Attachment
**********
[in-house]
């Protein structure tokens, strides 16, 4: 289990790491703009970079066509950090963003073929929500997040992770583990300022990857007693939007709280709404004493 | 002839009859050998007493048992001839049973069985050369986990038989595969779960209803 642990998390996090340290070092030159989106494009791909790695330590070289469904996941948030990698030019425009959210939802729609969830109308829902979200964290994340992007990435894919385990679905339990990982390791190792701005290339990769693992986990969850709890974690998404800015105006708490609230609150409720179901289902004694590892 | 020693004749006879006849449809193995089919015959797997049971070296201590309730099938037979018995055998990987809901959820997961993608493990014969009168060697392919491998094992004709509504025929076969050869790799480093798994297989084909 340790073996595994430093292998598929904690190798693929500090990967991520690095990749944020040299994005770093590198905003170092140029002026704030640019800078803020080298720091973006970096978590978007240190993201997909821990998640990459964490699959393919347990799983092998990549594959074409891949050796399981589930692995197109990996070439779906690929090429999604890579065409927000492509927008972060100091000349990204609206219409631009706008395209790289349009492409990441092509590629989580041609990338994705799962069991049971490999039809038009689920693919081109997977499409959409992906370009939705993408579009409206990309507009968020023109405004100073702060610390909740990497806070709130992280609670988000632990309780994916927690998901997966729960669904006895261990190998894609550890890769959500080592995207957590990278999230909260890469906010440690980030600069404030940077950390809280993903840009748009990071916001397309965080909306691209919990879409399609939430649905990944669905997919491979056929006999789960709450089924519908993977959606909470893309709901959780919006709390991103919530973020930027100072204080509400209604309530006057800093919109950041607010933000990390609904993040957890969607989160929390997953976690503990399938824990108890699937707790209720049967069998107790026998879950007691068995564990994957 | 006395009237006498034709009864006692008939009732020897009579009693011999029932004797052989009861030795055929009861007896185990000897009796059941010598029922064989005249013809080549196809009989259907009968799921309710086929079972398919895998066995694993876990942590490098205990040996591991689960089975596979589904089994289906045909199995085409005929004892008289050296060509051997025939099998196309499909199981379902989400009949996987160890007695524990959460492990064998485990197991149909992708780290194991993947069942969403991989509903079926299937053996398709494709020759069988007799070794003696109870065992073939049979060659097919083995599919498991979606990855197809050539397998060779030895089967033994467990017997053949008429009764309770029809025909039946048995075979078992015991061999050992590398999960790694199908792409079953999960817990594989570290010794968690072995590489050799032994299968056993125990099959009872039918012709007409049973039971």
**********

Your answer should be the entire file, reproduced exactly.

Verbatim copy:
[in-house]
């Protein structure tokens, strides 16, 4: 289990790491703009970079066509950090963003073929929500997040992770583990300022990857007693939007709280709404004493 | 002839009859050998007493048992001839049973069985050369986990038989595969779960209803 642990998390996090340290070092030159989106494009791909790695330590070289469904996941948030990698030019425009959210939802729609969830109308829902979200964290994340992007990435894919385990679905339990990982390791190792701005290339990769693992986990969850709890974690998404800015105006708490609230609150409720179901289902004694590892 | 020693004749006879006849449809193995089919015959797997049971070296201590309730099938037979018995055998990987809901959820997961993608493990014969009168060697392919491998094992004709509504025929076969050869790799480093798994297989084909 340790073996595994430093292998598929904690190798693929500090990967991520690095990749944020040299994005770093590198905003170092140029002026704030640019800078803020080298720091973006970096978590978007240190993201997909821990998640990459964490699959393919347990799983092998990549594959074409891949050796399981589930692995197109990996070439779906690929090429999604890579065409927000492509927008972060100091000349990204609206219409631009706008395209790289349009492409990441092509590629989580041609990338994705799962069991049971490999039809038009689920693919081109997977499409959409992906370009939705993408579009409206990309507009968020023109405004100073702060610390909740990497806070709130992280609670988000632990309780994916927690998901997966729960669904006895261990190998894609550890890769959500080592995207957590990278999230909260890469906010440690980030600069404030940077950390809280993903840009748009990071916001397309965080909306691209919990879409399609939430649905990944669905997919491979056929006999789960709450089924519908993977959606909470893309709901959780919006709390991103919530973020930027100072204080509400209604309530006057800093919109950041607010933000990390609904993040957890969607989160929390997953976690503990399938824990108890699937707790209720049967069998107790026998879950007691068995564990994957 | 006395009237006498034709009864006692008939009732020897009579009693011999029932004797052989009861030795055929009861007896185990000897009796059941010598029922064989005249013809080549196809009989259907009968799921309710086929079972398919895998066995694993876990942590490098205990040996591991689960089975596979589904089994289906045909199995085409005929004892008289050296060509051997025939099998196309499909199981379902989400009949996987160890007695524990959460492990064998485990197991149909992708780290194991993947069942969403991989509903079926299937053996398709494709020759069988007799070794003696109870065992073939049979060659097919083995599919498991979606990855197809050539397998060779030895089967033994467990017997053949008429009764309770029809025909039946048995075979078992015991061999050992590398999960790694199908792409079953999960817990594989570290010794968690072995590489050799032994299968056993125990099959009872039918012709007409049973039971």